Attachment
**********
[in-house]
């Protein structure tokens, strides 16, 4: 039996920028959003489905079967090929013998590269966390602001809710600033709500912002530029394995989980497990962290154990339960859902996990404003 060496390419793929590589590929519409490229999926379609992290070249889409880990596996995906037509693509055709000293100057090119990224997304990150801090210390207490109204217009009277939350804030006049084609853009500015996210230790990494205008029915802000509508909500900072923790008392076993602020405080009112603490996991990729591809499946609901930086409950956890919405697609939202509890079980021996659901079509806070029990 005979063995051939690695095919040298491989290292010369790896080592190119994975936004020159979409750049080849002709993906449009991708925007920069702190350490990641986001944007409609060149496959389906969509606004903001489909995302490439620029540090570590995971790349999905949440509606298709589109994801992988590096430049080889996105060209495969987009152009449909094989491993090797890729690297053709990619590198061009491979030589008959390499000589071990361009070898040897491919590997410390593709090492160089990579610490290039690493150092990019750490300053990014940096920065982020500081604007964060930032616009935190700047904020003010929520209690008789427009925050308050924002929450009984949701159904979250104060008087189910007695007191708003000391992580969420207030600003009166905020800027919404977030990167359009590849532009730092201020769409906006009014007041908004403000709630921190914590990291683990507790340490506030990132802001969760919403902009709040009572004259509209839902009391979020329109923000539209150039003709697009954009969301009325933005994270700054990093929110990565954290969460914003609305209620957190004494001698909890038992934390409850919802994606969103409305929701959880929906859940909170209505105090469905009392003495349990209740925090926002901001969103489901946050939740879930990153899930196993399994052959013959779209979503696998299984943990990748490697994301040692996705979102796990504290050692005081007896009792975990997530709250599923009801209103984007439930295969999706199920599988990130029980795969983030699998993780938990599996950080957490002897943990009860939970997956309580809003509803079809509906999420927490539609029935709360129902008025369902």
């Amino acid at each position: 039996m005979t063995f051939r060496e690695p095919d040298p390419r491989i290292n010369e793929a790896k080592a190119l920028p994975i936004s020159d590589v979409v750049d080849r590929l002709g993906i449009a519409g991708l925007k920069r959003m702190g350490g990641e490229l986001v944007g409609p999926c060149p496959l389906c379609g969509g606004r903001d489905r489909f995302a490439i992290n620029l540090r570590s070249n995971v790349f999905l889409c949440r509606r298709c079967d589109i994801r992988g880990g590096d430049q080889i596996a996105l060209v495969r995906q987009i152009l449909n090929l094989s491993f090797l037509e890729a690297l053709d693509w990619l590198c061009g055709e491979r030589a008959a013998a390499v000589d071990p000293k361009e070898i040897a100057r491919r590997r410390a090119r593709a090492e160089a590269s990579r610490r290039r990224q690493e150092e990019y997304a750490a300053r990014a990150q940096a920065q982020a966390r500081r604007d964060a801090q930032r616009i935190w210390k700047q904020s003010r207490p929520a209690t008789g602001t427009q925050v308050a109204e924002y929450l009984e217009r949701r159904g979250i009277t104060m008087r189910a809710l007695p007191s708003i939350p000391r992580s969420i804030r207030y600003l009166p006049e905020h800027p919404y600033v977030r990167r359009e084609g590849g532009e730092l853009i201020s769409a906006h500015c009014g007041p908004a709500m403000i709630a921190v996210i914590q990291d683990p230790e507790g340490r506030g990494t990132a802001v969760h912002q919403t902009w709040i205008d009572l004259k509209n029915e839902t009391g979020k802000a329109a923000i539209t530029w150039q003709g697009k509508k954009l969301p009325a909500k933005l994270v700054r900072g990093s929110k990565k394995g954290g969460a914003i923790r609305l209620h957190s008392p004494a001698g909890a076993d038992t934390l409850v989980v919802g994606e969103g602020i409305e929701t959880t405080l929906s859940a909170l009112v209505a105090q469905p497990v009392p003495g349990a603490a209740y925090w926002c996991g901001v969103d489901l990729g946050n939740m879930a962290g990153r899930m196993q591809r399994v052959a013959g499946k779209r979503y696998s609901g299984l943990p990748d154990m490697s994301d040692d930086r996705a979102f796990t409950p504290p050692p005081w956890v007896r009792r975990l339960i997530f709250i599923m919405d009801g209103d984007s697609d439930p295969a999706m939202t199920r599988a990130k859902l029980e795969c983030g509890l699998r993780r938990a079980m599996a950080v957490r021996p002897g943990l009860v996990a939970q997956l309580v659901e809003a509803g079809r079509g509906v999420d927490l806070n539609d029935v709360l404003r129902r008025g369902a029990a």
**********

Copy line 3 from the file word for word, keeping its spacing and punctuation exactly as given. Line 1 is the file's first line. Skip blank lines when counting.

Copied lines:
């Amino acid at each position: 039996m005979t063995f051939r060496e690695p095919d040298p390419r491989i290292n010369e793929a790896k080592a190119l920028p994975i936004s020159d590589v979409v750049d080849r590929l002709g993906i449009a519409g991708l925007k920069r959003m702190g350490g990641e490229l986001v944007g409609p999926c060149p496959l389906c379609g969509g606004r903001d489905r489909f995302a490439i992290n620029l540090r570590s070249n995971v790349f999905l889409c949440r509606r298709c079967d589109i994801r992988g880990g590096d430049q080889i596996a996105l060209v495969r995906q987009i152009l449909n090929l094989s491993f090797l037509e890729a690297l053709d693509w990619l590198c061009g055709e491979r030589a008959a013998a390499v000589d071990p000293k361009e070898i040897a100057r491919r590997r410390a090119r593709a090492e160089a590269s990579r610490r290039r990224q690493e150092e990019y997304a750490a300053r990014a990150q940096a920065q982020a966390r500081r604007d964060a801090q930032r616009i935190w210390k700047q904020s003010r207490p929520a209690t008789g602001t427009q925050v308050a109204e924002y929450l009984e217009r949701r159904g979250i009277t104060m008087r189910a809710l007695p007191s708003i939350p000391r992580s969420i804030r207030y600003l009166p006049e905020h800027p919404y600033v977030r990167r359009e084609g590849g532009e730092l853009i201020s769409a906006h500015c009014g007041p908004a709500m403000i709630a921190v996210i914590q990291d683990p230790e507790g340490r506030g990494t990132a802001v969760h912002q919403t902009w709040i205008d009572l004259k509209n029915e839902t009391g979020k802000a329109a923000i539209t530029w150039q003709g697009k509508k954009l969301p009325a909500k933005l994270v700054r900072g990093s929110k990565k394995g954290g969460a914003i923790r609305l209620h957190s008392p004494a001698g909890a076993d038992t934390l409850v989980v919802g994606e969103g602020i409305e929701t959880t405080l929906s859940a909170l009112v209505a105090q469905p497990v009392p003495g349990a603490a209740y925090w926002c996991g901001v969103d489901l990729g946050n939740m879930a962290g990153r899930m196993q591809r399994v052959a013959g499946k779209r979503y696998s609901g299984l943990p990748d154990m490697s994301d040692d930086r996705a979102f796990t409950p504290p050692p005081w956890v007896r009792r975990l339960i997530f709250i599923m919405d009801g209103d984007s697609d439930p295969a999706m939202t199920r599988a990130k859902l029980e795969c983030g509890l699998r993780r938990a079980m599996a950080v957490r021996p002897g943990l009860v996990a939970q997956l309580v659901e809003a509803g079809r079509g509906v999420d927490l806070n539609d029935v709360l404003r129902r008025g369902a029990a």